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Betting on The Grand National Was More Fun for Clueless People

11/04/2016 16:14 | Updated 11 April 2016

Everyone's betting on the Grand National and nobody knows what they're doing.
That's how Saturday 9th played out amongst my friends.

Our friend Libby had an amazingly fluky win a few years ago- betting a meagre amount on a horse that was 100/1 that actually, somehow, managed to win- resulting in her hitting Bedford town like it was the last days of Rome and throwing money around like Rockefeller, until she spent it all and had to ask other people to chip in. That makes complete sense to me as someone who has only bet £1 at Romford Dogs before and isn't known for having multiple savings accounts.

Betting is one of those things some people appear to have grown up doing ritualistically, once a year perhaps, on a special event like the Grand National; the whole family walking to the betting shop with a warm five-pound note clutched in each innocent and hopeful fist, ready to pick a horse at random or based on some spurious advice from Uncle Liam. There's a sense of occasion and joie de vivre. And an underlying message of 'we all know when to stop' (not, when we have to re-mortgage Granddad). On the other hand, I know of those who place bets with regularity on various sports, but with a large degree of research and consideration. Then there are the people that look like their skin is made out of the chair covers in William Hill, can only jibber in numbers and have tiny pencils for fingers.

This isn't a critique on the vast world of gambling. Like in Dante's Inferno, I imagine that the complex layers of it- real and philosophical- go far beyond what I'm prepared to bore you with* (*research) today.

Saturday began with Libby announcing that she had already "got some bigguns on" and five people asking what that meant. Our friend Tom messaged to inform us all that he had gone out to buy dinner on Friday night and instead 'gambled dinner away'. His wife was less impressed. The point was, however, that this was an unskilled, guesswork-bet on the Grand National and we should all follow suit. IT WAS FUN! Even the Queen likes horseracing, so it must be acceptable. It's got more build up than setting fire to money after all.

Phrases were being bandied around by midday that no one understood, such as 'Shaping well...bags of ability.... veteran chaser...just a tickler.... not disgraced...'. Every friend had their own theory on the winner- largely based on ridiculous names. Those friends with true knowledge we ignored.

By 1pm practically everyone I knew had sent photos of themselves at betting shops, or declared themselves 'armchair gamblers', placing £5 bets from the secrecy of their own homes. My housemate Ellie and I felt so left out and intrigued that we got into fitness gear and 'went for a run' to a local high street Bank-Of-Delusion. We were giddy by the time we walked in; I commented on the comfortable-looking seats and she became drawn to the large pencil pots. I imagine this was how the Greeks felt when they finally burst out of their wooden steed into Troy.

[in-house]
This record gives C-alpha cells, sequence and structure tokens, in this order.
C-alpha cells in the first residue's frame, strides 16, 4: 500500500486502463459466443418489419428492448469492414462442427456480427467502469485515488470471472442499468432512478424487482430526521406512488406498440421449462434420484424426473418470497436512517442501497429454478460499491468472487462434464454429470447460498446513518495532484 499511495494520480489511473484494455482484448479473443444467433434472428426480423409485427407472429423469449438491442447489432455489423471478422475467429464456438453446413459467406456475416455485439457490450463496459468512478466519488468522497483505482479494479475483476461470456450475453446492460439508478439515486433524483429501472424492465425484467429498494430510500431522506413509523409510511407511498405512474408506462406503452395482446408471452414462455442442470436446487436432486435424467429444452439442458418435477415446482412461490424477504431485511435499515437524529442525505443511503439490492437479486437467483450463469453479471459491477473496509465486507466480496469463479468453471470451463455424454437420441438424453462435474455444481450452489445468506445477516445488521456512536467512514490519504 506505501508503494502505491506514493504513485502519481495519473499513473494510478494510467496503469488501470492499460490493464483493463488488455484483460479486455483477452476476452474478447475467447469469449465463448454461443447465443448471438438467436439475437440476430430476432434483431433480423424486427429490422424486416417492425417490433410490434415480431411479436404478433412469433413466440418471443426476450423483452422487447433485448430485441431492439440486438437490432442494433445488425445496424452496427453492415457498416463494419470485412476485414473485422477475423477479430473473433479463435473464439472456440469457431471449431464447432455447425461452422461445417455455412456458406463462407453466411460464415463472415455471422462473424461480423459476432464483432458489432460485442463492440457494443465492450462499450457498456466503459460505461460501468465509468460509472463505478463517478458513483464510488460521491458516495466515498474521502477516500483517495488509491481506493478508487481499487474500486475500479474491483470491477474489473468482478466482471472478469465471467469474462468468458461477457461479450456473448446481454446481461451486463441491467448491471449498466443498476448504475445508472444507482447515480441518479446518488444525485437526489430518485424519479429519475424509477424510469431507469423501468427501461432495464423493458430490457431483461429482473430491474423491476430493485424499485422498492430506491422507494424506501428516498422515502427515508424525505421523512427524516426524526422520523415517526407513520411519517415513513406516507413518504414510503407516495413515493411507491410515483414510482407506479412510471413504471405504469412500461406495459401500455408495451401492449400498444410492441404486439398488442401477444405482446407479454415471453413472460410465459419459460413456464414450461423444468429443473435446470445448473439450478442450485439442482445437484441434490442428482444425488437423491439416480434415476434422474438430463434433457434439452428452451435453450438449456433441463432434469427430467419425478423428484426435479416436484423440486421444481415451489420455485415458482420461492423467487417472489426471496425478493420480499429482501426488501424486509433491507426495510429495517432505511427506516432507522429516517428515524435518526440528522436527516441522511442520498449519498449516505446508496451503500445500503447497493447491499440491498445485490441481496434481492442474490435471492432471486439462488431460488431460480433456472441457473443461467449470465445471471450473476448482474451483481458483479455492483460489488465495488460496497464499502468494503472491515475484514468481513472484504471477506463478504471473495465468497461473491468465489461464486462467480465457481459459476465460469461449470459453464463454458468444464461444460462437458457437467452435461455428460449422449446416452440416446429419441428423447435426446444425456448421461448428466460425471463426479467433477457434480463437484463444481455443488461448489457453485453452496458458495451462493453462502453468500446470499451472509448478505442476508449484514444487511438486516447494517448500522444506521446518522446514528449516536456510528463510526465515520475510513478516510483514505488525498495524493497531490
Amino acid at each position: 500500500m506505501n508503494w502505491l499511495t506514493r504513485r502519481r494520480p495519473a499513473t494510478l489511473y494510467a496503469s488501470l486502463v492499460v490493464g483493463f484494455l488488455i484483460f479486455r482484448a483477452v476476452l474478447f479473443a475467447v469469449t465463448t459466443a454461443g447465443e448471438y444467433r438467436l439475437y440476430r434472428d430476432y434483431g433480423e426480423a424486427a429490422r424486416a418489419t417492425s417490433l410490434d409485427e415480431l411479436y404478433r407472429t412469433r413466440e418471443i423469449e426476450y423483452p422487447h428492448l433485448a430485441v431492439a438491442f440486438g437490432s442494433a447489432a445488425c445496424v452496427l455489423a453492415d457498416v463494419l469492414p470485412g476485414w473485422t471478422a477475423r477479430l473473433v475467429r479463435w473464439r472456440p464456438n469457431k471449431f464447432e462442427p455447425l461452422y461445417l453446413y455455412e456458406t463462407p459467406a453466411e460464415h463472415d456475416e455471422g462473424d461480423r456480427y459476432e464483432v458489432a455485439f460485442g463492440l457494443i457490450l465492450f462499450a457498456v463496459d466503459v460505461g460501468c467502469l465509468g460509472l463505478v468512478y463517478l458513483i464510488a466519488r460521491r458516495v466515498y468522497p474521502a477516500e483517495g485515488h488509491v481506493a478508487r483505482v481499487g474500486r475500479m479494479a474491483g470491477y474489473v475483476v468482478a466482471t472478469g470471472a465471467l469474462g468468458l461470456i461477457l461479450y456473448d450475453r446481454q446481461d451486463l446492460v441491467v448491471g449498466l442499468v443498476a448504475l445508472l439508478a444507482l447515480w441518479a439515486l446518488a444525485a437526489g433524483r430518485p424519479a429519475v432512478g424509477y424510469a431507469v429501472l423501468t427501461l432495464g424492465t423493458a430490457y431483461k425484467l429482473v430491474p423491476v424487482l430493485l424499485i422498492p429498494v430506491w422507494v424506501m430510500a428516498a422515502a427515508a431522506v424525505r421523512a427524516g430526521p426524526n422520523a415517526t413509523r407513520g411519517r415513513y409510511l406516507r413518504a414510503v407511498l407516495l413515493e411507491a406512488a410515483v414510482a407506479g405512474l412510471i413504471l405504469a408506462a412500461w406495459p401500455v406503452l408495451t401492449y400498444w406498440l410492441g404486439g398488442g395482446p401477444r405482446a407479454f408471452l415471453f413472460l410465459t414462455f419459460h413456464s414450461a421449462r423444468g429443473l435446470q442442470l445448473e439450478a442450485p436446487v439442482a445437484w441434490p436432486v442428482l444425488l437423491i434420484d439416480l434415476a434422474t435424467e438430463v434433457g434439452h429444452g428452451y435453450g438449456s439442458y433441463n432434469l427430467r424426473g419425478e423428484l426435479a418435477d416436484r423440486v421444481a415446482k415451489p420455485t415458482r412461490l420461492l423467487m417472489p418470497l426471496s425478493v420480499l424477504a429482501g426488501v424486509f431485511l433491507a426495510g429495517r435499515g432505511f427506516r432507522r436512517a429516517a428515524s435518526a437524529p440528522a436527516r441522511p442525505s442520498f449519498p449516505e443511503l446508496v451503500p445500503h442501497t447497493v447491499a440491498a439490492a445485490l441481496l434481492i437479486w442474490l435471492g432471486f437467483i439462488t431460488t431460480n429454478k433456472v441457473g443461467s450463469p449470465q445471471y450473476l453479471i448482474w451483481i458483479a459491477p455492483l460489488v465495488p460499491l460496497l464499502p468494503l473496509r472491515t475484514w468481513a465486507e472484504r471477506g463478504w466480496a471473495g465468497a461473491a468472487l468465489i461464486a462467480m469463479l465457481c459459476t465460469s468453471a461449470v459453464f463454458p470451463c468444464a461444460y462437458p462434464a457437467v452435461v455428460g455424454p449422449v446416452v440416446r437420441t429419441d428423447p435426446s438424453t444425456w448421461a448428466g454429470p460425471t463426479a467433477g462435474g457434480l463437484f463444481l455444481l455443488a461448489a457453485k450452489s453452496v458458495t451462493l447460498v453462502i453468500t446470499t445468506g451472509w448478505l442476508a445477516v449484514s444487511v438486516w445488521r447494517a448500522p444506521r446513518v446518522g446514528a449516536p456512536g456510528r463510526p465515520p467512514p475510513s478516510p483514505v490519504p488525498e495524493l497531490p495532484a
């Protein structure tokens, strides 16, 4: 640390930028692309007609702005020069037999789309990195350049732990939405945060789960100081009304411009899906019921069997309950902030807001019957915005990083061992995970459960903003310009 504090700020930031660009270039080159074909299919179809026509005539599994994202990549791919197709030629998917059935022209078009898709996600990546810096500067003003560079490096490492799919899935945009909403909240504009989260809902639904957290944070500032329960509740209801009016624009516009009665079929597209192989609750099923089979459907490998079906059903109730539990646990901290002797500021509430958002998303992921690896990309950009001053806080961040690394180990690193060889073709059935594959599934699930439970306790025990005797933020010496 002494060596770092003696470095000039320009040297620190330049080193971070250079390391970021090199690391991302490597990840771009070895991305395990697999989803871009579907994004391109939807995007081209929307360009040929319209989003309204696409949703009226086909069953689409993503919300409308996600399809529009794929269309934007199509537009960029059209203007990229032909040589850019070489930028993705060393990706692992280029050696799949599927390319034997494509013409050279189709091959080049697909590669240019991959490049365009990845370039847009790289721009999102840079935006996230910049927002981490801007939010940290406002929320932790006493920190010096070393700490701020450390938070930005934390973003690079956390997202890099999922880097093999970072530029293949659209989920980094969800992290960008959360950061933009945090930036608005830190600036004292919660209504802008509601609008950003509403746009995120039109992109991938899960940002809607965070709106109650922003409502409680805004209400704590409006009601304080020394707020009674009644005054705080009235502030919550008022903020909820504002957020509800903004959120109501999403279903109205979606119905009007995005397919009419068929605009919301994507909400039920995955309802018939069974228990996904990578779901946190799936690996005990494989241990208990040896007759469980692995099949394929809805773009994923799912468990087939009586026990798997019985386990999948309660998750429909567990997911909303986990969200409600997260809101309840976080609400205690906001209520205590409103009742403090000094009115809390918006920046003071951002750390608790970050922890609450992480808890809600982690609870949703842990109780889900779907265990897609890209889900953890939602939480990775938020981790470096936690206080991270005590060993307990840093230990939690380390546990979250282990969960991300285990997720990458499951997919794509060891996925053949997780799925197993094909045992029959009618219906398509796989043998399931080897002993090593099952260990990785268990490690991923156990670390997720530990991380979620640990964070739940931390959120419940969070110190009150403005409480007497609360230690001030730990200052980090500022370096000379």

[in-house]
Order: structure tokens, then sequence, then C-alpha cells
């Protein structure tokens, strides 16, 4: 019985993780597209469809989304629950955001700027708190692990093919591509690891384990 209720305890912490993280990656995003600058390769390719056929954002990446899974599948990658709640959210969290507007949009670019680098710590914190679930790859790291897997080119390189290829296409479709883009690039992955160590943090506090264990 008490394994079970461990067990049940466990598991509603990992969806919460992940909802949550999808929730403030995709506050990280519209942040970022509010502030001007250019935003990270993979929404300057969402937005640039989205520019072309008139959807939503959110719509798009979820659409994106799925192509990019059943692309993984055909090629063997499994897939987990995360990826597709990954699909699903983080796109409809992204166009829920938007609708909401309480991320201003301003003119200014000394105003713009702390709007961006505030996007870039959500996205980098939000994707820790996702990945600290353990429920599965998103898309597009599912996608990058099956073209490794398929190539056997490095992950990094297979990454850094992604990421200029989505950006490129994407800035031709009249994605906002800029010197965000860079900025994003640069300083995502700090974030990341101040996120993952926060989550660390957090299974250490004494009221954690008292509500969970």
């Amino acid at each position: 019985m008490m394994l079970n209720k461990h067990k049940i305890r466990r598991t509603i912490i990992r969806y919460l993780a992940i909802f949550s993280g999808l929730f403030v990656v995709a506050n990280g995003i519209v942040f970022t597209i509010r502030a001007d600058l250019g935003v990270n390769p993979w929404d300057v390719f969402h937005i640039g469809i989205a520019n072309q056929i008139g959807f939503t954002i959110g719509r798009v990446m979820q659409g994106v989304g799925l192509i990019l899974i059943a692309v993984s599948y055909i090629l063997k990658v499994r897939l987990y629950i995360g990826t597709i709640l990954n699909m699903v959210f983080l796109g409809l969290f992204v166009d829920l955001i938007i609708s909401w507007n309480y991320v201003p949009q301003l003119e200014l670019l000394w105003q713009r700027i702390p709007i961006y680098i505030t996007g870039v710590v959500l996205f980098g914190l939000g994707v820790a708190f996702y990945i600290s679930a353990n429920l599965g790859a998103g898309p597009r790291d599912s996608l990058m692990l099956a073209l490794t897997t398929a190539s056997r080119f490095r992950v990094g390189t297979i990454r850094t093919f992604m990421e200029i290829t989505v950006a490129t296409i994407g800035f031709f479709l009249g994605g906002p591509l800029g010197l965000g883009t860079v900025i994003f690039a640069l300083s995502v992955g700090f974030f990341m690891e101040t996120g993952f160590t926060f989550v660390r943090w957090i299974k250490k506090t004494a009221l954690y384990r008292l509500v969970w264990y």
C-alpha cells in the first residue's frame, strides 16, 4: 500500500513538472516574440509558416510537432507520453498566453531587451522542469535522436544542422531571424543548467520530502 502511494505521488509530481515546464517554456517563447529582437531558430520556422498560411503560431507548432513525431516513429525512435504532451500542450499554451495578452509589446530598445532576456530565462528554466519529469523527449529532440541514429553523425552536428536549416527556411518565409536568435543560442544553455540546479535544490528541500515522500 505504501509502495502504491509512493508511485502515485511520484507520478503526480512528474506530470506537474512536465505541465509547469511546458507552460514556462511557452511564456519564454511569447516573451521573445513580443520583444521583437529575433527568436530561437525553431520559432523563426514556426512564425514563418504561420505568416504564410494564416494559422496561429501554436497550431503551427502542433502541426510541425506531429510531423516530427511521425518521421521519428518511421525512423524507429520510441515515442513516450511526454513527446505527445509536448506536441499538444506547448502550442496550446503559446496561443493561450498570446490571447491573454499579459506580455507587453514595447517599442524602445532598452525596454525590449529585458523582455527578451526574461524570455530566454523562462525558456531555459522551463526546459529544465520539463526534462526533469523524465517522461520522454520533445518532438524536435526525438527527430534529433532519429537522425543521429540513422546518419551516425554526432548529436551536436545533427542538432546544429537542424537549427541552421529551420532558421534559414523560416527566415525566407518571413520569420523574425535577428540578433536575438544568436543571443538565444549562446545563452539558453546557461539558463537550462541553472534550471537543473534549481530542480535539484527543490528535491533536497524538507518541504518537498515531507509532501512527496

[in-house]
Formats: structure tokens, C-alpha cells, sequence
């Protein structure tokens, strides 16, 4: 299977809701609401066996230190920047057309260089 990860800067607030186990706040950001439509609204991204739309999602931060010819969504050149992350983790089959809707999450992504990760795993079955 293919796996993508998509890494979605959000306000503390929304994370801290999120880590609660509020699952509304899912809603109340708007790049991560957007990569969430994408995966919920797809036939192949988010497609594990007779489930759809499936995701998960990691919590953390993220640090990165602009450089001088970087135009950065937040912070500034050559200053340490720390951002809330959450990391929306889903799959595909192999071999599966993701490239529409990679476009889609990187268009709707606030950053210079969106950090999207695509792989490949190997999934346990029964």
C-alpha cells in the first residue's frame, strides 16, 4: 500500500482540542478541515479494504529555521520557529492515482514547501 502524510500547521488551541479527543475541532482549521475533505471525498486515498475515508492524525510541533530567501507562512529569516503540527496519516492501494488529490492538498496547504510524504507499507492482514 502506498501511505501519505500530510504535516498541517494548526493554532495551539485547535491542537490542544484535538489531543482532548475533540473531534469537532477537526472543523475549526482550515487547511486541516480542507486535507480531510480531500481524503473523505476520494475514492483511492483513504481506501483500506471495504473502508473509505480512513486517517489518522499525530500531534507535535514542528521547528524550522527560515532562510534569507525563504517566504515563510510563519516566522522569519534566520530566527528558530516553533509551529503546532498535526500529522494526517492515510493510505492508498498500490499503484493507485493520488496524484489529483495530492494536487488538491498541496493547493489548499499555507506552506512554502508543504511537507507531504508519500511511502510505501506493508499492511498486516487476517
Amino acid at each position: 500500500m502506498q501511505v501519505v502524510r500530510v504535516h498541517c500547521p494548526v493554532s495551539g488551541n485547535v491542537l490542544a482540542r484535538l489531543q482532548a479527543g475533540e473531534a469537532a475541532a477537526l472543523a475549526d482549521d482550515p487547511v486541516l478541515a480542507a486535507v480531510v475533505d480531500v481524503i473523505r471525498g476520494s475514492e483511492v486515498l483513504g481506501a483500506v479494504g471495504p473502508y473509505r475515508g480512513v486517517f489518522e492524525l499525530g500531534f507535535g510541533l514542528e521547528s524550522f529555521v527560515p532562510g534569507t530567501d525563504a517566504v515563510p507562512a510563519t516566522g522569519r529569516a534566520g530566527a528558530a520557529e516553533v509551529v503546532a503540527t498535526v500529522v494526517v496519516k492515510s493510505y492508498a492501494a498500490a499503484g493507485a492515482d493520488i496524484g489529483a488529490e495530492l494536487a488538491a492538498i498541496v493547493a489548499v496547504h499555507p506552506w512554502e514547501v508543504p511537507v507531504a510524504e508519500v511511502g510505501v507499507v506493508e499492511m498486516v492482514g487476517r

We asked for last minute advice from our friends and Tom delivered:

1. Choose horse
2. Place bet
3. Dance to hard techno

Hattie's suggestion of 'Go for Horse McHorseface' was eclipsed by us asking what 'each way' meant.

A lovely young man called Will helped us as we neared the counter, did we not want to tick the box for 'stick at the odds when you place your bet'? Did we? Our odds were so shocking (ergo AMAZING if we won) that I couldn't imagine it getting much worse. Unless the horse got better in the next three hours? But then the odds would go down right, and we'd win less? Oh god, we had traversed all nine layers of Hell, including Greed, Lust, and with our horse-racing and betting ignorance potentially Fraud) and come out into a new level: Confusion. It was time to leave. Past a queue of chefs in actual whites and some grown men with balloons. It was like a village fete: all walks of life had come to join in and everyone knew it would end in sadness and a damp hotdog.

We took a photo outside the Wealth Sponge and felt a simultaneous sense of entitlement and ennui. Our run was fast-paced, short and full of the wild dreams of the deluded.

Pete messaged to say that he and our friend Jim once tried to ask for odds on Tony Blair's resignation and were laughed out of the bookies. That's the kind of bet I'd expect my friends to really make.

At the time of writing we all lurk back in the first layer of Hades: Limbo. Presume I'm reclining on a gold sun lounger on a Mexican beach by the time you're reading this.

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